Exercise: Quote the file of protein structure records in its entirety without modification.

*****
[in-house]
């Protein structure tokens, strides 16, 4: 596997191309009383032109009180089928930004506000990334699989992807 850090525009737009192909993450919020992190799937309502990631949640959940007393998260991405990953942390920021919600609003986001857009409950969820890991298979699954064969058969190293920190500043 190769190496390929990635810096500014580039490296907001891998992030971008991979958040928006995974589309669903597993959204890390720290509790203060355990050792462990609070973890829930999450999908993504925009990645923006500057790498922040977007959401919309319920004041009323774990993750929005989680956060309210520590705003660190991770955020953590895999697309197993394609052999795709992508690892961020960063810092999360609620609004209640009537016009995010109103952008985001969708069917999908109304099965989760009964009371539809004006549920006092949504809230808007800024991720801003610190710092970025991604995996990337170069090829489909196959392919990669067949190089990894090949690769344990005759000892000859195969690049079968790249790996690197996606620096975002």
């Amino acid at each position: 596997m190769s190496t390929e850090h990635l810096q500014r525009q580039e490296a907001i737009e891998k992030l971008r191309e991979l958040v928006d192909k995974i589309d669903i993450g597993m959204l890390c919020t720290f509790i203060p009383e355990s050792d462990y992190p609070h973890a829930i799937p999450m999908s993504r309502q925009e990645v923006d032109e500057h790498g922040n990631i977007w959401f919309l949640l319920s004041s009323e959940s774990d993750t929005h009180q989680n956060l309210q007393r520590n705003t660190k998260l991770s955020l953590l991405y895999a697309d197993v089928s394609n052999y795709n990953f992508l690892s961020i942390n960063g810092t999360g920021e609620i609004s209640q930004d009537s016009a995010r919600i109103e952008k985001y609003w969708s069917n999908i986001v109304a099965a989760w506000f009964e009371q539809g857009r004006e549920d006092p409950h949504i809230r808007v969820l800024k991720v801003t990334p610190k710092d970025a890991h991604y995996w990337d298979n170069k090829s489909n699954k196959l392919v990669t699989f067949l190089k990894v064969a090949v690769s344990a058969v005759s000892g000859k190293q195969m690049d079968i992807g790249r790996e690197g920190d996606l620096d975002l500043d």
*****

[in-house]
């Protein structure tokens, strides 16, 4: 596997191309009383032109009180089928930004506000990334699989992807 850090525009737009192909993450919020992190799937309502990631949640959940007393998260991405990953942390920021919600609003986001857009409950969820890991298979699954064969058969190293920190500043 190769190496390929990635810096500014580039490296907001891998992030971008991979958040928006995974589309669903597993959204890390720290509790203060355990050792462990609070973890829930999450999908993504925009990645923006500057790498922040977007959401919309319920004041009323774990993750929005989680956060309210520590705003660190991770955020953590895999697309197993394609052999795709992508690892961020960063810092999360609620609004209640009537016009995010109103952008985001969708069917999908109304099965989760009964009371539809004006549920006092949504809230808007800024991720801003610190710092970025991604995996990337170069090829489909196959392919990669067949190089990894090949690769344990005759000892000859195969690049079968790249790996690197996606620096975002």
């Amino acid at each position: 596997m190769s190496t390929e850090h990635l810096q500014r525009q580039e490296a907001i737009e891998k992030l971008r191309e991979l958040v928006d192909k995974i589309d669903i993450g597993m959204l890390c919020t720290f509790i203060p009383e355990s050792d462990y992190p609070h973890a829930i799937p999450m999908s993504r309502q925009e990645v923006d032109e500057h790498g922040n990631i977007w959401f919309l949640l319920s004041s009323e959940s774990d993750t929005h009180q989680n956060l309210q007393r520590n705003t660190k998260l991770s955020l953590l991405y895999a697309d197993v089928s394609n052999y795709n990953f992508l690892s961020i942390n960063g810092t999360g920021e609620i609004s209640q930004d009537s016009a995010r919600i109103e952008k985001y609003w969708s069917n999908i986001v109304a099965a989760w506000f009964e009371q539809g857009r004006e549920d006092p409950h949504i809230r808007v969820l800024k991720v801003t990334p610190k710092d970025a890991h991604y995996w990337d298979n170069k090829s489909n699954k196959l392919v990669t699989f067949l190089k990894v064969a090949v690769s344990a058969v005759s000892g000859k190293q195969m690049d079968i992807g790249r790996e690197g920190d996606l620096d975002l500043d």